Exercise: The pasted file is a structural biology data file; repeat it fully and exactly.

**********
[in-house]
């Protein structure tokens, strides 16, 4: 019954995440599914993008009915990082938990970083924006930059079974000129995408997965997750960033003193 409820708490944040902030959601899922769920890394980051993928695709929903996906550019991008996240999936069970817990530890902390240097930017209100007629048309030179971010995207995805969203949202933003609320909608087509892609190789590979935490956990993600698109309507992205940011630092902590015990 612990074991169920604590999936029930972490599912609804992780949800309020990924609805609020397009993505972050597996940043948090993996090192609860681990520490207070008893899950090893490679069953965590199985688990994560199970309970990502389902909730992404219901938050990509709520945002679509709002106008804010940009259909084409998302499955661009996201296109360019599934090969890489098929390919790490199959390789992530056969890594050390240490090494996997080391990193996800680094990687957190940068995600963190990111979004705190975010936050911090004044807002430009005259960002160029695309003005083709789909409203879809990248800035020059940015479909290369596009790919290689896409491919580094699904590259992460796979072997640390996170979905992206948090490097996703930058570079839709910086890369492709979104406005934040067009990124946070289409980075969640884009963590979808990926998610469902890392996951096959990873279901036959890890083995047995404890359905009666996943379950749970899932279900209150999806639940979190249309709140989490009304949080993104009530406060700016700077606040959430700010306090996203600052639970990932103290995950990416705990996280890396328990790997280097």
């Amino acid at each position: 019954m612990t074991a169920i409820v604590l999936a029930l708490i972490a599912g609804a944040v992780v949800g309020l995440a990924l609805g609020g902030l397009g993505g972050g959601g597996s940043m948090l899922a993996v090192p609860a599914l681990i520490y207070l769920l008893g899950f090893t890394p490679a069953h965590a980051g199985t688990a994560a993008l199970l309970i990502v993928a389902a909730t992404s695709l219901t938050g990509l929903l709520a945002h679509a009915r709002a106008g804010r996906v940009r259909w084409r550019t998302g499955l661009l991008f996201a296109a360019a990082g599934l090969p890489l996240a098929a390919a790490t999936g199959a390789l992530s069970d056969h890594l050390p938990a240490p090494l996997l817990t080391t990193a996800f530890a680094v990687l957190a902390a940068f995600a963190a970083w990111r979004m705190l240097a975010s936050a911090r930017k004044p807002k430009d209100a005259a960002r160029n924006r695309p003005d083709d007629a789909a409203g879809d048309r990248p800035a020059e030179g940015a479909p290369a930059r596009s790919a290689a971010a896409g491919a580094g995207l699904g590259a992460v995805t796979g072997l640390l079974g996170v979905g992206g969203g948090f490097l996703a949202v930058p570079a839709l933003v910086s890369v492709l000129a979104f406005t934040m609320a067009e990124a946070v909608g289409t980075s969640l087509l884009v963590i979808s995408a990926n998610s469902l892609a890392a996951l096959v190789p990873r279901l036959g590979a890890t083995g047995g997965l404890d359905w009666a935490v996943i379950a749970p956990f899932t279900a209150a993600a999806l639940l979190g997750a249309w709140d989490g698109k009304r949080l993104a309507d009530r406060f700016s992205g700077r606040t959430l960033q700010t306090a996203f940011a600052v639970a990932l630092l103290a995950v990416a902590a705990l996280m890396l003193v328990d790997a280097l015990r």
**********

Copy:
[in-house]
């Protein structure tokens, strides 16, 4: 019954995440599914993008009915990082938990970083924006930059079974000129995408997965997750960033003193 409820708490944040902030959601899922769920890394980051993928695709929903996906550019991008996240999936069970817990530890902390240097930017209100007629048309030179971010995207995805969203949202933003609320909608087509892609190789590979935490956990993600698109309507992205940011630092902590015990 612990074991169920604590999936029930972490599912609804992780949800309020990924609805609020397009993505972050597996940043948090993996090192609860681990520490207070008893899950090893490679069953965590199985688990994560199970309970990502389902909730992404219901938050990509709520945002679509709002106008804010940009259909084409998302499955661009996201296109360019599934090969890489098929390919790490199959390789992530056969890594050390240490090494996997080391990193996800680094990687957190940068995600963190990111979004705190975010936050911090004044807002430009005259960002160029695309003005083709789909409203879809990248800035020059940015479909290369596009790919290689896409491919580094699904590259992460796979072997640390996170979905992206948090490097996703930058570079839709910086890369492709979104406005934040067009990124946070289409980075969640884009963590979808990926998610469902890392996951096959990873279901036959890890083995047995404890359905009666996943379950749970899932279900209150999806639940979190249309709140989490009304949080993104009530406060700016700077606040959430700010306090996203600052639970990932103290995950990416705990996280890396328990790997280097």
């Amino acid at each position: 019954m612990t074991a169920i409820v604590l999936a029930l708490i972490a599912g609804a944040v992780v949800g309020l995440a990924l609805g609020g902030l397009g993505g972050g959601g597996s940043m948090l899922a993996v090192p609860a599914l681990i520490y207070l769920l008893g899950f090893t890394p490679a069953h965590a980051g199985t688990a994560a993008l199970l309970i990502v993928a389902a909730t992404s695709l219901t938050g990509l929903l709520a945002h679509a009915r709002a106008g804010r996906v940009r259909w084409r550019t998302g499955l661009l991008f996201a296109a360019a990082g599934l090969p890489l996240a098929a390919a790490t999936g199959a390789l992530s069970d056969h890594l050390p938990a240490p090494l996997l817990t080391t990193a996800f530890a680094v990687l957190a902390a940068f995600a963190a970083w990111r979004m705190l240097a975010s936050a911090r930017k004044p807002k430009d209100a005259a960002r160029n924006r695309p003005d083709d007629a789909a409203g879809d048309r990248p800035a020059e030179g940015a479909p290369a930059r596009s790919a290689a971010a896409g491919a580094g995207l699904g590259a992460v995805t796979g072997l640390l079974g996170v979905g992206g969203g948090f490097l996703a949202v930058p570079a839709l933003v910086s890369v492709l000129a979104f406005t934040m609320a067009e990124a946070v909608g289409t980075s969640l087509l884009v963590i979808s995408a990926n998610s469902l892609a890392a996951l096959v190789p990873r279901l036959g590979a890890t083995g047995g997965l404890d359905w009666a935490v996943i379950a749970p956990f899932t279900a209150a993600a999806l639940l979190g997750a249309w709140d989490g698109k009304r949080l993104a309507d009530r406060f700016s992205g700077r606040t959430l960033q700010t306090a996203f940011a600052v639970a990932l630092l103290a995950v990416a902590a705990l996280m890396l003193v328990d790997a280097l015990r």